One of the most powerful episodes of 2022 happened during Love in The Air. The series started high octane, with a rom-com feel to the narrative, except for Sky’s story. There was always something more going on than Rain’s attempt to turn Payu into a human pogo stick.
There was the darkness that surrounded Sky’s nightmares, his resistance to getting involved with Prapai, and that first sex scene between them. There was no affection or lust, Sky (Peat Wasuthorn) was aggressive and angry. Almost mechanical like a bucking bronco machine. Basically, saying you want my ass, well have it, but you don’t get my heart.
While Prapai (Fort Thitipong) is a party boy with no strong attachments to anyone apart from his family and his friendship with Payu (Boss Chaikamon). He doesn’t appear to have had any setbacks or personal challenges in life. He clicks his heels together and gets whatever he desires until Sky appears in his periphery. He grows into a better version of himself when he experiences a not-so-privileged world through Sky’s eyes.
Love in the Air: Trailer
This leads us to episode 13, one of the best episodes of 2022, providing insight into how this bright and self-assured guy could be drawn into such a toxic relationship. It is not usual for a BL to show such horrendous acts but is so necessary to understand Sky’s trauma.
Sky was young and impressionable when he first met Gun who was brimming over with charisma. Gosh, even a staunch evangelical minister would have wilted before that man. The asshole was hot which is a great lure. He dangled his worm and Sky took the bait.
Sky became so besotted with Gun (Dunk Patak) willing to do anything to please him even if it caused pain and suffering. Yet, deep down, he did know what was happening wasn’t right which fueled that inner saboteur called shame. So, he began to make excuses for his friends. He even started to believe that he deserved to be treated that way. After all, now, who else would love him?
What stung the most during the flashback, was when Gun gave his reason for letting his friends rape him, “I’m Bored” As if, Sky was his toy. Not a human being. He discarded him so easily because Sky meant nothing more. And he did it because he could. His good looks and charisma gave him this inflated ego. He became untouchable in his eyes.
What I found so moving, was the music that underplayed the moment Sky woke from his flashback. It sounded like Twinkle, Twinkle Little Star. So lyrical. As if, at that moment, Sky wanted so badly to retreat into the innocence of childhood far away from his trauma. Childhood was a safe place where bad things didn’t happen.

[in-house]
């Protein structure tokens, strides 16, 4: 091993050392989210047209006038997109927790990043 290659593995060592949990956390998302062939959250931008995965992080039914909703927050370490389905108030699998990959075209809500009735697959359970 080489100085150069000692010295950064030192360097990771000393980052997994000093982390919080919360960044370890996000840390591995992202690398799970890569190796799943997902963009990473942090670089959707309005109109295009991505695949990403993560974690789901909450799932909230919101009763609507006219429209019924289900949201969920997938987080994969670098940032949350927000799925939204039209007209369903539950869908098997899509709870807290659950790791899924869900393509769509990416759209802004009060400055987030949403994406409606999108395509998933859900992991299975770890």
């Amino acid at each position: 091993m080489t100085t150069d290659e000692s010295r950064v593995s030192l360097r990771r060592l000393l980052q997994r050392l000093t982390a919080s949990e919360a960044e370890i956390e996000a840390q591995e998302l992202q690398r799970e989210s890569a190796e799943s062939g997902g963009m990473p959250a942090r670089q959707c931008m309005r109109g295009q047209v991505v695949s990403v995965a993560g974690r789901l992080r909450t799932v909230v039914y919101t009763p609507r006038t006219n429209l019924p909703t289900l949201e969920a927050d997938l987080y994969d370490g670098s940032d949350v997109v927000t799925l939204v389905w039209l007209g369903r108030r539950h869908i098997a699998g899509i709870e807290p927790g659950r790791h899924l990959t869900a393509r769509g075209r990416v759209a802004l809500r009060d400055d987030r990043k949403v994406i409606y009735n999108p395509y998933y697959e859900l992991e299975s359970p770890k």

By this point, Prapai had become Sky’s safe place. He had grown to trust someone again. To open his heart to this man. He wasn’t aggressive or robotic in those intimate moments. There was a tenderness between them. An intimate connection that had restored Sky’s positive relationship with sex. Once, it was this dirty, shame-filled experience, now there was pleasure and enjoyment. It wasn’t a task on his To Do list like at the beginning of their relationship.
Now we’re getting to the part that made my blood boil the most. Gun, and his mates, use someone else’s apartment to ambush Sky, at a vulnerable moment, to traumatize the man even further. The audacity of them to have such disregard for anyone else but their own twisted needs. Gun deserved far more than just a busted-up face.
Those scenes did show how ingrained the impact of abuse can be. You can have everything going right, and it takes just a couple of triggering words to unsettle a person. To make them question and doubt which wakes up that inner saboteur.
You know, what was so powerful about those scenes in the condo? Finally, someone came to Sky’s rescue. Prapai saved him from a living nightmare. No one was there for him before. No one cared enough to stop the assholes. Now, things were different for Sky. Someone thought he was worth saving.
Prapai is so gentle and respectful giving Sky the time he needed to tell his story even though he wanted to save him from those painful memories. He allowed him to speak his truth which released all those bottled-up emotions. It was so damn hard to hear someone call themselves, “I’m trash” and “I’m damaged goods”, because that is what abusers what them to feel.
This episode may not be grandiose as some, or as shock value as others but provides depth and complexity. The subject matter seemed to push the genre into unchartered waters and touched the audience with such nuanced performances. That is why this episode is so important to highlight from the countless others from last year.
Love in the Air deserves recognition for daring to tackle such a subject. I would love to see the BL world duck dive even deeper into other relevant topics because that is when real gutsy storytelling can change minds and raise awareness. Stories don’t always have to be sweet and light. They can be much more complex that reflects the world of same-sex relationships.
And, who knows, these stories just may help someone facing a similar situation. Knowledge is power even if it comes wrapped up in a BL series. Remember, you’re not trash. You’re never damaged goods. Don’t let anyone erode your unique spirit.
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Daz James is an undiscovered writer living in Australia who is an advocate for LGBTIQA+ representation in media. He has come to love BL serials in recent years having been bewitched by the genre through Innocence – Bangkok Love Stories and Together With Me series. He provides commentary on all things not just BL serials on Twitter and Instagram.